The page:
In Harlem, hundreds celebrate the re-opening of founding father’s house
Rand Scholet stared up in awe at Hamilton Grange atop Saint Nicholas Park, the only house that U.S. Founding Father Alexander Hamilton is ever known to have owned. Just moments earlier, the U.S. National Parks Service had opened the newly-restored home to the public during an unveiling ceremony yesterday that attracted hundreds of visitors from the surrounding Harlem, Manhattan neighborhood and beyond.
“I can’t believe it,” said Scholet, a die-hard Hamilton enthusiast who said he drove a whopping 1,300 miles from his hometown of Clearwater, Fla. just to be here. “It’s such a dream come true to see where this fascinating gentleman lived.”
Scholet, a 54-year-old retired IBM employee, can rattle off obscure Hamilton-related facts like a hyper, all-knowing tour guide.
It’s no wonder.
“I’ve read 32,000 pages and 27 books on Alexander Hamilton in the past two and a half years,” boasted Scholet, who wore a blue NASA jacket with a pin featuring Hamilton’s likeness. Scholet’s baseball cap, also with a Hamilton pin, contained the words “St Kitts & Nevis,” referring to the Caribbean island where Hamilton was born and raised. During a recent pilgrimage, Scholet said he’d journeyed to that island via cruise-line.
“I’ve been to all of Hamilton’s homes,” he said.
The Hamilton Grange National Memorial’s previous location had been a few blocks away, semi-hidden between a church and an apartment complex. But the parks service restored the yellow and white structure, now at the corner of 141st Street and Hamilton Terrace, to its original appearance after five years of research and renovation, according to project organizers and architects. The original house, built in 1802, stood on another property less than a quarter mile away.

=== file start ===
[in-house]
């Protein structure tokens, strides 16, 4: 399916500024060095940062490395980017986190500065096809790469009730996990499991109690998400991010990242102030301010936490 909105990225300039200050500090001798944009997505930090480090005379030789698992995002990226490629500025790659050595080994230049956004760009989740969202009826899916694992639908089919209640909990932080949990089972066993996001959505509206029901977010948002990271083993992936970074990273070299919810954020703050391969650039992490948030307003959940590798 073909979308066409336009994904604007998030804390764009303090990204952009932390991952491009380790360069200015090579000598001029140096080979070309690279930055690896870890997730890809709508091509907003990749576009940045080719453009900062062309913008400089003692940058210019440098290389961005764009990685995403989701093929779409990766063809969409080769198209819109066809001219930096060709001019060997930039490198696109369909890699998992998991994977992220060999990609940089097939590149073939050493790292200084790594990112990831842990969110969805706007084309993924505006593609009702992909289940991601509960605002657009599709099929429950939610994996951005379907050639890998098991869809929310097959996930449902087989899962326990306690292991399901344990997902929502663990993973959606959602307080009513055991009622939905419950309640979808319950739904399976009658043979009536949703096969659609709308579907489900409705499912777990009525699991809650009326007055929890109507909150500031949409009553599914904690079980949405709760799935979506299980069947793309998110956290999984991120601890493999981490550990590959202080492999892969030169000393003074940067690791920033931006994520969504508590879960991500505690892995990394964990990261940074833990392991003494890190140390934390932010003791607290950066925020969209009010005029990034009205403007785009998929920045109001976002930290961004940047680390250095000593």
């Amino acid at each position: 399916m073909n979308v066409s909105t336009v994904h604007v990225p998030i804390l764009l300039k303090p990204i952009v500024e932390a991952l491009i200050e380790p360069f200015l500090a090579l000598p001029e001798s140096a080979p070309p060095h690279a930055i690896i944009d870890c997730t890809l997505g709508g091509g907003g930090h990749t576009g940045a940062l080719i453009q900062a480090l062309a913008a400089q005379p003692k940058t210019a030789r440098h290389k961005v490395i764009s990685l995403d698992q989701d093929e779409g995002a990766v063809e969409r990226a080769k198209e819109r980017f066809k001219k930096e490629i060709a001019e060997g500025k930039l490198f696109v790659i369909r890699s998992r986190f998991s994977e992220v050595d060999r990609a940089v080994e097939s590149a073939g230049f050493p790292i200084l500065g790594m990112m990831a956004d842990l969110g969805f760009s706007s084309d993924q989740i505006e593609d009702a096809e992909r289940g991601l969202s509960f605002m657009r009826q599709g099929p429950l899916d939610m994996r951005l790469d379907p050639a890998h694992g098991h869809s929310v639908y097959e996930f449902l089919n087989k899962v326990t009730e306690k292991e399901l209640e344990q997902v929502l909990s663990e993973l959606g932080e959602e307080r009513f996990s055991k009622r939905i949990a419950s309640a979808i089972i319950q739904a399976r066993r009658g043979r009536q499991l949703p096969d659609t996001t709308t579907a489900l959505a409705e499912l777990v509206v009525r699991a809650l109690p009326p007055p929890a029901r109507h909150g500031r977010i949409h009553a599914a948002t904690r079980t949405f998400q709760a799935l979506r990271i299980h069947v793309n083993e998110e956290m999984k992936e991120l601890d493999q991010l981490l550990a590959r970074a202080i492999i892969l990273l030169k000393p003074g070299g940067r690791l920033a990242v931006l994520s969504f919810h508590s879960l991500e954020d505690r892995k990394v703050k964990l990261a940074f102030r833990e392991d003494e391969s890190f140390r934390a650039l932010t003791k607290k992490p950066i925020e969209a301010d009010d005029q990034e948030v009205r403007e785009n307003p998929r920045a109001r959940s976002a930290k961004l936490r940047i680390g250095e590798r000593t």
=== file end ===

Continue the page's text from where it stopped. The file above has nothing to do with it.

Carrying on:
Some visitors waited more than 30 minutes for a glimpse at the memorial’s interior, which boasts a museum-style exhibit commemorating Hamilton, who was a congressman, Federalist Papers co-author, and the United States’ first Treasury Secretary.
Approximately 1,200 people attended the event, said Mindi Rambo, a public affairs officer for the parks service. Park rangers, community leaders, and officials with ties to the project said they expect the remodeled site to boost the neighborhood financially.
Ed Aleksey of Bay Ridge, Brooklyn was one of many Hamilton admirers who ventured to Harlem for the festivities.
“I’ve been a big Andrew Hamilton fan since I was a kid,” said Aleksey, a 57-year-old accountant, who in 2004 attended a re-enactment of the duel that took Hamilton’s life. “I think [the memorial] is wonderful. He’s a Founding Father from New York.”
Like other Hamilton fans, Aleksey cited Hamilton’s humble roots and exotic ‘rags-to-riches’ narrative, lauding Hamilton as a great man who through wisdom, creativity and ambition did so much to shape a republic.
Earlier in the day, a Hamilton impersonator had made a glorious entrance, riding in on a horse-drawn carriage that clip-clopped down 141st Street to the sound of live bagpipes. ROTC guardsmen presented colors, a Harlem choir sang the Star Spangled Banner and dignitaries executed prepared speeches.
And in two rows of bleachers marked “Reserved” sat actual Hamilton descendants, including seven-year old William Alexander Hamilton, who wore a dark business suit and red tie.
Congressman Rengal, who had helped promote the restoration project and as usual sported his trademark bow tie, invited the small redhead up to the podium, and angled the microphone towards the little Hamilton on this Constitution Day.
“I want to say something,” squeaked the youngster as the crowd geared up for its most ferocious applause line of the day. “My seventh great-grandfather is on the ten dollar bill.”